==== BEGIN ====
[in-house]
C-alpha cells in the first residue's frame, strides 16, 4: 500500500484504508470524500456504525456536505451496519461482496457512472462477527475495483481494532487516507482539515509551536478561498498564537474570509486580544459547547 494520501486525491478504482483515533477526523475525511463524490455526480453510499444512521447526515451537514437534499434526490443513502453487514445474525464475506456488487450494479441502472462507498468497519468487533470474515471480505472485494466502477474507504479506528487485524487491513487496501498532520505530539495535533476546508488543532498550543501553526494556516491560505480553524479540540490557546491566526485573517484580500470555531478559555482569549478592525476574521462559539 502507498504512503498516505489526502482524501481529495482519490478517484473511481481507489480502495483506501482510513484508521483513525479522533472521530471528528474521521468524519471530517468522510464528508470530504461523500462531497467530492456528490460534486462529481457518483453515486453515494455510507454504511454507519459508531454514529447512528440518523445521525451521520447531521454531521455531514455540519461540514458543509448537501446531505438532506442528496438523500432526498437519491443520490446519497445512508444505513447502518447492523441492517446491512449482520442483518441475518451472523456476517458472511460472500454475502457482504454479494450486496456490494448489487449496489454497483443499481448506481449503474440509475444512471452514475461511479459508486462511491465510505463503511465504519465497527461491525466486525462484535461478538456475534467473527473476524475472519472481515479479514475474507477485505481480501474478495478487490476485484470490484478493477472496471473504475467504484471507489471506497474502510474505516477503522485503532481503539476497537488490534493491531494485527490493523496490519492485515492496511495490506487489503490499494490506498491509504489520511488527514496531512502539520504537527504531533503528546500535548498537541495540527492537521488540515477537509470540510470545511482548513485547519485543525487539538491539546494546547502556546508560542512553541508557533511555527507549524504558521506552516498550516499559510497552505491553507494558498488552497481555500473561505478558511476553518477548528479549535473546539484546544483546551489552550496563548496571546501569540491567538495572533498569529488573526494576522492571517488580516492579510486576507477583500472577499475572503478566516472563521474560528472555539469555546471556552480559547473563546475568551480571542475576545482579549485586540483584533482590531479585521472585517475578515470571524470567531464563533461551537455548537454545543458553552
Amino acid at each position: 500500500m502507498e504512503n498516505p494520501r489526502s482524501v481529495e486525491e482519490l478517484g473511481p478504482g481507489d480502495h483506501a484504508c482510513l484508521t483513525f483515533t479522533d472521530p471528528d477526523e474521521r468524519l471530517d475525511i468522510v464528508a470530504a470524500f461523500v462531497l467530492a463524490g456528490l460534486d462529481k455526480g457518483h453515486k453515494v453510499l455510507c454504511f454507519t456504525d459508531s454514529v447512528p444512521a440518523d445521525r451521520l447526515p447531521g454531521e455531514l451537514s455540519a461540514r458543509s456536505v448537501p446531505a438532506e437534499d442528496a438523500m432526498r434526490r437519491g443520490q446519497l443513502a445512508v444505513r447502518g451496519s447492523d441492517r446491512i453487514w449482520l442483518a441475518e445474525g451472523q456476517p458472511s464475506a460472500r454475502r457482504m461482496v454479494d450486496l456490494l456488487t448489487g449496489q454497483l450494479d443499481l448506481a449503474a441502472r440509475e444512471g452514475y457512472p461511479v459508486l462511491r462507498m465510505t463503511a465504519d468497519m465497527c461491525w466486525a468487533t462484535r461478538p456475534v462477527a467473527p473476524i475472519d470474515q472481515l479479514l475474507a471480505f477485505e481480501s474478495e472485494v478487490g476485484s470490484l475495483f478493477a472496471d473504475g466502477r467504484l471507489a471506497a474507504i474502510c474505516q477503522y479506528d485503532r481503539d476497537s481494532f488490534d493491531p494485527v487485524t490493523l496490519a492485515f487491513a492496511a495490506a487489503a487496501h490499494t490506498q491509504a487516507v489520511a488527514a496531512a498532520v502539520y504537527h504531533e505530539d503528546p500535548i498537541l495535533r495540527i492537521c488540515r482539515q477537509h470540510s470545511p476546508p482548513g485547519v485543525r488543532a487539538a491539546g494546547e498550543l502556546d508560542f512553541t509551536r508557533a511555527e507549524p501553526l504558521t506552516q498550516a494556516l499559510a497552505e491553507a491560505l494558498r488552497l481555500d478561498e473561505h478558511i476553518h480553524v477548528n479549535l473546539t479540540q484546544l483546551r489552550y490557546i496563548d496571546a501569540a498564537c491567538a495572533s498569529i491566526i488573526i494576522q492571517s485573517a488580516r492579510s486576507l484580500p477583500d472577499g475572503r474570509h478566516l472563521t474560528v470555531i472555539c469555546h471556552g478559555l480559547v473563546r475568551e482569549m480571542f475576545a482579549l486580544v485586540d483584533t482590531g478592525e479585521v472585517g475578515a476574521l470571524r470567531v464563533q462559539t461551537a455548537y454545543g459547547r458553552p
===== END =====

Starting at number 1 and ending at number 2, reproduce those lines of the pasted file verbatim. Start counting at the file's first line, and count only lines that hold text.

[in-house]
C-alpha cells in the first residue's frame, strides 16, 4: 500500500484504508470524500456504525456536505451496519461482496457512472462477527475495483481494532487516507482539515509551536478561498498564537474570509486580544459547547 494520501486525491478504482483515533477526523475525511463524490455526480453510499444512521447526515451537514437534499434526490443513502453487514445474525464475506456488487450494479441502472462507498468497519468487533470474515471480505472485494466502477474507504479506528487485524487491513487496501498532520505530539495535533476546508488543532498550543501553526494556516491560505480553524479540540490557546491566526485573517484580500470555531478559555482569549478592525476574521462559539 502507498504512503498516505489526502482524501481529495482519490478517484473511481481507489480502495483506501482510513484508521483513525479522533472521530471528528474521521468524519471530517468522510464528508470530504461523500462531497467530492456528490460534486462529481457518483453515486453515494455510507454504511454507519459508531454514529447512528440518523445521525451521520447531521454531521455531514455540519461540514458543509448537501446531505438532506442528496438523500432526498437519491443520490446519497445512508444505513447502518447492523441492517446491512449482520442483518441475518451472523456476517458472511460472500454475502457482504454479494450486496456490494448489487449496489454497483443499481448506481449503474440509475444512471452514475461511479459508486462511491465510505463503511465504519465497527461491525466486525462484535461478538456475534467473527473476524475472519472481515479479514475474507477485505481480501474478495478487490476485484470490484478493477472496471473504475467504484471507489471506497474502510474505516477503522485503532481503539476497537488490534493491531494485527490493523496490519492485515492496511495490506487489503490499494490506498491509504489520511488527514496531512502539520504537527504531533503528546500535548498537541495540527492537521488540515477537509470540510470545511482548513485547519485543525487539538491539546494546547502556546508560542512553541508557533511555527507549524504558521506552516498550516499559510497552505491553507494558498488552497481555500473561505478558511476553518477548528479549535473546539484546544483546551489552550496563548496571546501569540491567538495572533498569529488573526494576522492571517488580516492579510486576507477583500472577499475572503478566516472563521474560528472555539469555546471556552480559547473563546475568551480571542475576545482579549485586540483584533482590531479585521472585517475578515470571524470567531464563533461551537455548537454545543458553552